Well, good to see that everyone is looking for fun lists for holiday shopping! The “30 Books Every Writer Should Own” blog entry spiked my average reader count for this blog; it was the highest single-day total yet. I thank you all very much!
I’ve already received some wonderful comments, but this one leads to today’s blog: “What books were hardest for you to keep off the Top 30 list?”
Since I took 50 books that have touched me deeply in my writing career – or life – and pared them down to 30, I thought I’d run out the list of the 20 “Very Honorable Mentions.” Keep in mind: this list is incredibly subjective. All of these books belong on every writer’s short list of titles. They continue the theme of how I believe writers should read – roundly, fully, deeply, and interactively.
The Very Honorable Mentions (again, not in any particular order):
The Faith of a Writer: Life, Craft, Art, by Joyce Carol Oates: If you could mate pure, distilled wisdom and vision with the intimacy of a deep romance, this book would be the offspring. What a treasure, by one of the greatest writers on the planet.
The Artful Edit: On the Practice of Editing Yourself, by Susan Bell: For most writers, the hardest part of the process comes after you finish writing the draft – editing your work. In my opinion, this is the best book on editing. It contains tips, strategies, counsel from the greatest book editors of the past century, and interviews with top-selling authors. The author’s personal touch makes self-editing very inviting … and I invite you in, because these days, books need to go to publishers very well edited.
Zen in the Art of Writing, by Ray Bradbury: Zen connotes space, presence, serenity, succinctness. All of which you find in Bradbury’s prolific writing style. I was at a signing when science fiction’s greatest living writer toured this book 20 years ago … I’ll never forget his encouraging comments to me. This book remain a treasure.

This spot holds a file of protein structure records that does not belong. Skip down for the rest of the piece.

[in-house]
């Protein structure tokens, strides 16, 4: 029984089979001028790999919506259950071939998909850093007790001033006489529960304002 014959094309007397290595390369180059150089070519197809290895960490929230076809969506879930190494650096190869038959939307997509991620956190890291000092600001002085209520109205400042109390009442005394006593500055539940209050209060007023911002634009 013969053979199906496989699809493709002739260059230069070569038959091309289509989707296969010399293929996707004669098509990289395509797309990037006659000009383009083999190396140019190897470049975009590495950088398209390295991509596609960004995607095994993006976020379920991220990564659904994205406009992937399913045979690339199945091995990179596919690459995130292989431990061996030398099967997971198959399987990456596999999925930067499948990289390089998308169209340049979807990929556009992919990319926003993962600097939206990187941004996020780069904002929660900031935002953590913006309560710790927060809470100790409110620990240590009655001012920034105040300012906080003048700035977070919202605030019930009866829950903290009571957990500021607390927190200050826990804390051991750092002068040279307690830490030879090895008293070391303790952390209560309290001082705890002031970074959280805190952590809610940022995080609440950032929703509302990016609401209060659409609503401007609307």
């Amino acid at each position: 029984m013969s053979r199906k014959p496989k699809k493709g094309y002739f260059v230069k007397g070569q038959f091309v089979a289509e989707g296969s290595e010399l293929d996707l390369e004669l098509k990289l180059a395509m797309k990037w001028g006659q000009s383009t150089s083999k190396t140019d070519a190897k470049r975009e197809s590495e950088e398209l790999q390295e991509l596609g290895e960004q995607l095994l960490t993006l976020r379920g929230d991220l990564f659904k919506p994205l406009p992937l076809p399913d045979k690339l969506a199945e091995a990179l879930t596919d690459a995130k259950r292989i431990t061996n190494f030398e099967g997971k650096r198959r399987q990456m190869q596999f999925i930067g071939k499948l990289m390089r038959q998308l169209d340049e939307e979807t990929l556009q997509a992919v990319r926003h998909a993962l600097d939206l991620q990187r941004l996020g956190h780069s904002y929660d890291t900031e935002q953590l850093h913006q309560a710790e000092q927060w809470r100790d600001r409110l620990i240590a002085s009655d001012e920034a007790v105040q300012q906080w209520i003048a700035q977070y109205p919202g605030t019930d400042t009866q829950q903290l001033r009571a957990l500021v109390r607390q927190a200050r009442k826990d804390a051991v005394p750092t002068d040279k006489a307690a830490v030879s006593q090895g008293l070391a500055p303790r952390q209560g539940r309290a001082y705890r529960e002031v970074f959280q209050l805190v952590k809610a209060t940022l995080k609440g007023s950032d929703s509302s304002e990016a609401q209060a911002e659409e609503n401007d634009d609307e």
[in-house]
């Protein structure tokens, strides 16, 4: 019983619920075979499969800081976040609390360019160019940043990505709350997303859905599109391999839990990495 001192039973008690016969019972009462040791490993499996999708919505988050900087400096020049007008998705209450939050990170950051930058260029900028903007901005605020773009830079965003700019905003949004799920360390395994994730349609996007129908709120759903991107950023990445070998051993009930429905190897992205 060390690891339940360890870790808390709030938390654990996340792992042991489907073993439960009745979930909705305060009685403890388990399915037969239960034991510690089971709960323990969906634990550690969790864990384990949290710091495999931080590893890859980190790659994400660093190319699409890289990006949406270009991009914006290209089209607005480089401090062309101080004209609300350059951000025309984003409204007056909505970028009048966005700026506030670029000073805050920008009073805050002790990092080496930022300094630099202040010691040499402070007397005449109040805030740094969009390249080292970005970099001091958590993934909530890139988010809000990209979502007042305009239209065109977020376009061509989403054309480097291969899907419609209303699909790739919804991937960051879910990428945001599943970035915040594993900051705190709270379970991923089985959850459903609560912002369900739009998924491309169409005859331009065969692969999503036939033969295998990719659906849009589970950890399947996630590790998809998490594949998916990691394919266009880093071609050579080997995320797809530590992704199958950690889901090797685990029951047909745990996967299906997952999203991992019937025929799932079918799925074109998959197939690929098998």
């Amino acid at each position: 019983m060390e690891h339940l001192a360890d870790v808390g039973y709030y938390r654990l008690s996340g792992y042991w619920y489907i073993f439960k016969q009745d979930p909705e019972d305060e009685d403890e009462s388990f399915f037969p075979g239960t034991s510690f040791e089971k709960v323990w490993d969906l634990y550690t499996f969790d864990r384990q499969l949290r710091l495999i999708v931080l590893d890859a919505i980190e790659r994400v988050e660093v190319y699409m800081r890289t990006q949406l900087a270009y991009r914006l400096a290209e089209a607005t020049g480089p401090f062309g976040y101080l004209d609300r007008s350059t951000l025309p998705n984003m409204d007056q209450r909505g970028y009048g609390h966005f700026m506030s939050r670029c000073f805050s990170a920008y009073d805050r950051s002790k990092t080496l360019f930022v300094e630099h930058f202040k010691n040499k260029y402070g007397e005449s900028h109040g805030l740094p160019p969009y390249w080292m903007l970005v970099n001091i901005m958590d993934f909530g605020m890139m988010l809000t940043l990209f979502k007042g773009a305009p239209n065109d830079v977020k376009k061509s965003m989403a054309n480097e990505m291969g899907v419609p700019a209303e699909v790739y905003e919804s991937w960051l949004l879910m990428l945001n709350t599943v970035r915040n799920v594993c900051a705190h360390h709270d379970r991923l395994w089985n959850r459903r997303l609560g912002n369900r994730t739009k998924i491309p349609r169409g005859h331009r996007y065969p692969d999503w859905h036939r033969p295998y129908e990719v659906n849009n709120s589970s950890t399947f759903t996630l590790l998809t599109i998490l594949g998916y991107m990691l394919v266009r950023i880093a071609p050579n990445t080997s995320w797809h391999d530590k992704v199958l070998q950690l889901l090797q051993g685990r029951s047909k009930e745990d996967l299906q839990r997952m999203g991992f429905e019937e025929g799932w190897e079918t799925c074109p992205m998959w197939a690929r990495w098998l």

On Being a Writer, Bill Strickland, ed: I kept this in the Top 30 list until the last moment. A great collection of conversations with our finest authors, who discuss voice, technique and process openly, in a way that every writer can absorb.
Prism of the Night: A Biography of Anne Rice, by Katherine Ransland: One of the most poignant biographies of a living literary figure. Ransland’s book itself is art. It also dives all the way into how tragedy, turmoil, deep suffering and vision created the author who did the impossible – rewrote the legacy of vampires.
The Power of Myth, by Joseph Campbell: We need to be in contact with the mythologies that formed the archetypes we use in our writing. We also need to know the art of myth-making as storytellers. This book, first published in conjunction with a PBS series in the late 1980s, brings myth into the present. Worthy companion: Mythology, by Edith Hamilton.
Keeping a Journal You Love, by Sheila Bender: A wonderful friend in the writing-teaching community, Sheila has dedicated the last 20 years of her life to helping writers improve their craft. She’s written several books, but this brings home the essence of what it takes to be a compelling writer: Going deep inside, taking your life experiences and world view with you, and percolating wisdom and compassion through journaling. This book erases writer’s block – fast.
The Poet and the Poem, by Judson Jerome: 35 years after its publication, this Writer’s Digest Book remains a landmark on the craft of poetry.